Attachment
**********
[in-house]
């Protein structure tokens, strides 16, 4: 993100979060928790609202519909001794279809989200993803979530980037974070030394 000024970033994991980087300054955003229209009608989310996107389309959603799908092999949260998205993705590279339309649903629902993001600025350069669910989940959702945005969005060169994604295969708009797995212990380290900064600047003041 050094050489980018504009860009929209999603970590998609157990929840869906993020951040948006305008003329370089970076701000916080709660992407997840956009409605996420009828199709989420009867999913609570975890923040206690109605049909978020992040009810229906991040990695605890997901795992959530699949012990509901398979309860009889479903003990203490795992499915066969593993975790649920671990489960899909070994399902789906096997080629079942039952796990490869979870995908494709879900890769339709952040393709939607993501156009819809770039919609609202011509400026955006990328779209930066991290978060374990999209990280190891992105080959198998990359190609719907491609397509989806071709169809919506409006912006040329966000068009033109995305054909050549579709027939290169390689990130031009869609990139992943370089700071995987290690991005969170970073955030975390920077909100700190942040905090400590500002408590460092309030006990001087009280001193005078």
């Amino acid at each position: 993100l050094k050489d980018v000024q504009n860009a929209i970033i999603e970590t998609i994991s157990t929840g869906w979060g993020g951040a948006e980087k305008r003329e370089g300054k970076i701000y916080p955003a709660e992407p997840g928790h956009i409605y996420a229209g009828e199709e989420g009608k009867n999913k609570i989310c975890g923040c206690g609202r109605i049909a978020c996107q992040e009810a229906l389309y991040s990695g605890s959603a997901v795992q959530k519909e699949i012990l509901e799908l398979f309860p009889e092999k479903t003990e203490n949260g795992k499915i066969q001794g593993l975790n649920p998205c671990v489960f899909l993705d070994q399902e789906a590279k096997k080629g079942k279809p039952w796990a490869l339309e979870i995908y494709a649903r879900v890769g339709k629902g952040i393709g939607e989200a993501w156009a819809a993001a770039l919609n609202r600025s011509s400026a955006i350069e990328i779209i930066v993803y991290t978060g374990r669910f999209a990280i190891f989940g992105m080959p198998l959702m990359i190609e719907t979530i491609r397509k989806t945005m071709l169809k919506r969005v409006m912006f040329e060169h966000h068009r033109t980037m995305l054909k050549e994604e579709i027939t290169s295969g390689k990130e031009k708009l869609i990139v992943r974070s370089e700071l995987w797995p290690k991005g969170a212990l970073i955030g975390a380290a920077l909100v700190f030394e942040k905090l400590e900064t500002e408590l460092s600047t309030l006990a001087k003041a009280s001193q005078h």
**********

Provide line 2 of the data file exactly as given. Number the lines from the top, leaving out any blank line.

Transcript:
């Protein structure tokens, strides 16, 4: 993100979060928790609202519909001794279809989200993803979530980037974070030394 000024970033994991980087300054955003229209009608989310996107389309959603799908092999949260998205993705590279339309649903629902993001600025350069669910989940959702945005969005060169994604295969708009797995212990380290900064600047003041 050094050489980018504009860009929209999603970590998609157990929840869906993020951040948006305008003329370089970076701000916080709660992407997840956009409605996420009828199709989420009867999913609570975890923040206690109605049909978020992040009810229906991040990695605890997901795992959530699949012990509901398979309860009889479903003990203490795992499915066969593993975790649920671990489960899909070994399902789906096997080629079942039952796990490869979870995908494709879900890769339709952040393709939607993501156009819809770039919609609202011509400026955006990328779209930066991290978060374990999209990280190891992105080959198998990359190609719907491609397509989806071709169809919506409006912006040329966000068009033109995305054909050549579709027939290169390689990130031009869609990139992943370089700071995987290690991005969170970073955030975390920077909100700190942040905090400590500002408590460092309030006990001087009280001193005078």